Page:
- Major Grant for Visitor Centre at One of Britainʼs Most Important Stained-Glass Collections
- Fund-Raising Concert for Winchester Cathedral Medieval Glass
- ʻAs you are, so was Iʼ: Medieval Memorials from East Anglia
- Spring Exhibition and Lecture at the Stained Glass Museum, Ely
- On the Record: Learning from Churches and their Contents
- Vitrocentre Romont websites now in English!
- Republication of The Chemical Technology of Glass (1913)
- The Icon Ceramics and Glass Group Conference
Major Grant for Visitor Centre at One of Britainʼs Most Important Stained-Glass Collections
The Heritage Lottery Fund has given £94,000 towards the building of a visitor centre and café at the Church of St Mary the Virgin in Shrewsbury (Shropshire), home to one of Britainʼs most important collections of English and Continental medieval stained glass.
St Mary the Virgin is one of the best-known buildings in Shrewsburyʼs historic town centre. It was founded by King Edgar in the tenth century, although excavations in 1864 revealed the presence of an earlier church. Now managed by the Churches Conservation Trust, it houses a collection of stained glass formed in the 1840s by the then vicar, the Revd William Gorusch Rowland (1770–1851). There are a fourteenth-century English Tree of Jesse Window and a stunning array of Continental panels, including some dated c.1505–20 depicting incidents from the life of St Bernard originally made for Altenburg Abbey. Other treasures include sixteenth-century panels from Herkenrode Abbey, near Hasselt (Belgium), and a superb collection of Netherlandish roundels. Announcing the award, Rebecca Rees, project director for the Churches Conservation Trust, said: ʻWe are thrilled to have received the support of the Heritage Lottery Fund for this project. Now, thousands of visitors will discover the history of this magnificent heritage site.ʼ
The Churches Conservation Trust cares for over 330 redundant churches, mostly Grade I or Grade II* buildings of national architectural importance. For more information, visit their website.
Fund-Raising Concert for Winchester Cathedral Medieval Glass
A concert by the Band and Bugles of the Rifles Regiment will take place at Winchester Cathedral on 26 April as part of a final push to raise £800,000 for the preservation of medieval glass of ʻexceptional significanceʼ in the buildingʼs presbytery. The current total of the appeal, run by the Friends of Winchester Cathedral, has already topped £550,000, having been launched a year ago.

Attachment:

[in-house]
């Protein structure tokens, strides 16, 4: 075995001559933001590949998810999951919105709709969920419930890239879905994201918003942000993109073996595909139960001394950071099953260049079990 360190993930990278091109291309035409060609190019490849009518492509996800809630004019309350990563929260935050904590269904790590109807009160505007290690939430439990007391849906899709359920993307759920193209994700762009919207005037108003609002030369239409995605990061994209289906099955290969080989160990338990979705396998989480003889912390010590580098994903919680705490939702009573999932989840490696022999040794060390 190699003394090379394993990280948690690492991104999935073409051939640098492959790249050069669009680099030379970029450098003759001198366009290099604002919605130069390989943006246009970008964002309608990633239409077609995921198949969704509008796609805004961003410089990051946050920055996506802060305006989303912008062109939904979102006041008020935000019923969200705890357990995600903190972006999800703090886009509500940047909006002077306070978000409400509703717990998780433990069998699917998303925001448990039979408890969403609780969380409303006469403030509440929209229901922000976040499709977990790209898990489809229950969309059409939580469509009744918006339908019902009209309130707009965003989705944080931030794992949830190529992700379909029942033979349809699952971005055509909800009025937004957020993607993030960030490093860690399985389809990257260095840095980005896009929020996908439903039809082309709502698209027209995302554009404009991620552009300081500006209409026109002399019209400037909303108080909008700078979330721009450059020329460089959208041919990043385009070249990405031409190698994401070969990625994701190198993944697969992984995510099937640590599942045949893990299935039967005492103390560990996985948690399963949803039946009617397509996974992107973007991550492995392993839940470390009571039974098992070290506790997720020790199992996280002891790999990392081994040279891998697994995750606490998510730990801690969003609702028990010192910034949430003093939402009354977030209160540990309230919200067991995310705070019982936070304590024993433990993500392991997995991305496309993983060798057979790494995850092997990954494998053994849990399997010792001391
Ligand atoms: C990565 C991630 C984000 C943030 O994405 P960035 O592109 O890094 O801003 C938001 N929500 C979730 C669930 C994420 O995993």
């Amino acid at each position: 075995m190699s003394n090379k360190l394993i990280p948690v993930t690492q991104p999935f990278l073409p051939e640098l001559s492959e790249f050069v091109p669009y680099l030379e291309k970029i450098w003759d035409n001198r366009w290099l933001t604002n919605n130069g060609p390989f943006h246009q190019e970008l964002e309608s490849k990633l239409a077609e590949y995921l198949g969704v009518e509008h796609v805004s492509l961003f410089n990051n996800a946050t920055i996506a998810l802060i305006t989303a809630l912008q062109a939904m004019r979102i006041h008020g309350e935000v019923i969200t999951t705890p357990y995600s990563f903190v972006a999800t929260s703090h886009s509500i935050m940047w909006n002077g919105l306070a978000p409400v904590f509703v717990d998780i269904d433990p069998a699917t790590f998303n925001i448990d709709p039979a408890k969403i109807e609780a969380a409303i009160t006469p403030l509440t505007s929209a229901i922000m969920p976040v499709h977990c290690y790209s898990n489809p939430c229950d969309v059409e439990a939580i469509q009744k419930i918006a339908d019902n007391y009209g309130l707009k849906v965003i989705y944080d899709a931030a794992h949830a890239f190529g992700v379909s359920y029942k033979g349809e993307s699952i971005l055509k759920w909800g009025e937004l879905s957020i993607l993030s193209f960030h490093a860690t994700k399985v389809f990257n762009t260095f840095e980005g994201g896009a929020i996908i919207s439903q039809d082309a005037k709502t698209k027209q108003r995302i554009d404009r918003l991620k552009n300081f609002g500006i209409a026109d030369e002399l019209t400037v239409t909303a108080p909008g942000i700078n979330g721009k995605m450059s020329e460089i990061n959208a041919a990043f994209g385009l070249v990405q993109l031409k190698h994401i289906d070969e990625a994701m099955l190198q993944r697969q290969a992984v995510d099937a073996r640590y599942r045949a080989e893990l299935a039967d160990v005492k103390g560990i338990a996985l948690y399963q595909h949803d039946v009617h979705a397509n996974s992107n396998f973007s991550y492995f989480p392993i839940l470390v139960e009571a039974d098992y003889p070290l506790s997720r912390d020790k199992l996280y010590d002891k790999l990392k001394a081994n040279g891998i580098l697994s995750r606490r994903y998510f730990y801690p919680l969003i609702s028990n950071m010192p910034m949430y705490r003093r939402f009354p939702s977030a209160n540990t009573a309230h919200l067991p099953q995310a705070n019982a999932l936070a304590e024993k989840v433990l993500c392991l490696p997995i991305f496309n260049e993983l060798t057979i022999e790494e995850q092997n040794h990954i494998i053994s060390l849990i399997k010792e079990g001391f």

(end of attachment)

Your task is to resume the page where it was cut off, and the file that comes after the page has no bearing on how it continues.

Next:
During the English Civil War, most of the cathedralʼs stained glass was smashed by Parliamentarian troops, who even hurled ancient royal bones interred in mortuary chests at the windows they could not reach to destroy them. Medieval glazing in the aisles either side of the choir and in the clerestory was the only glass to survive the savage assault.
A 2012 conservatorʼs report found the condition of the windows to be much worse than previously thought, with urgent work required to prevent their being lost forever. Some have holes in them, and much painted detail has been lost, while surrounding stonework has been eroded by the weather over the centuries. Yet the report said the windows were of ʻexceptional significanceʼ, pivotal to the nationʼs understanding of glass-painting and design at that time. The earliest of this glass dates back to 1450, but the appeal is intended to cover also the conservation of the large east window, a Victorian restoration of medieval glass taken from elsewhere in the building.
Tickets for the event are available from the cathedral box office, on line, or by telephone (01962 857275), and cost £25, £18 or £10. Concessions are available for the armed forces and young people.
ʻAs you are, so was Iʼ: Medieval Memorials from East Anglia
An exhibition on medieval memorials is now on at St Peter Hungate Church, Princess Street, Norwich. The commemoration of the dead was a vital matter in medieval East Anglia. The affluent invested considerable sums in elaborate memorials, to proclaim their social status, and to remind the living to pray for their souls. The resulting sculptures and brasses still to be found in East Anglian churches are one of the richest collections of medieval English sculpture. This exhibition, with photographs by Paul Hurst, explores these funerary splendours. The exhibition runs until 21 July 2014. See the website for more information.
Hungate Medieval Art aims to promote Norfolkʼs medieval heritage, and the charity is concerned in particular with the medieval art hidden in the countyʼs parish churches.
Spring Exhibition and Lecture at the Stained Glass Museum, Ely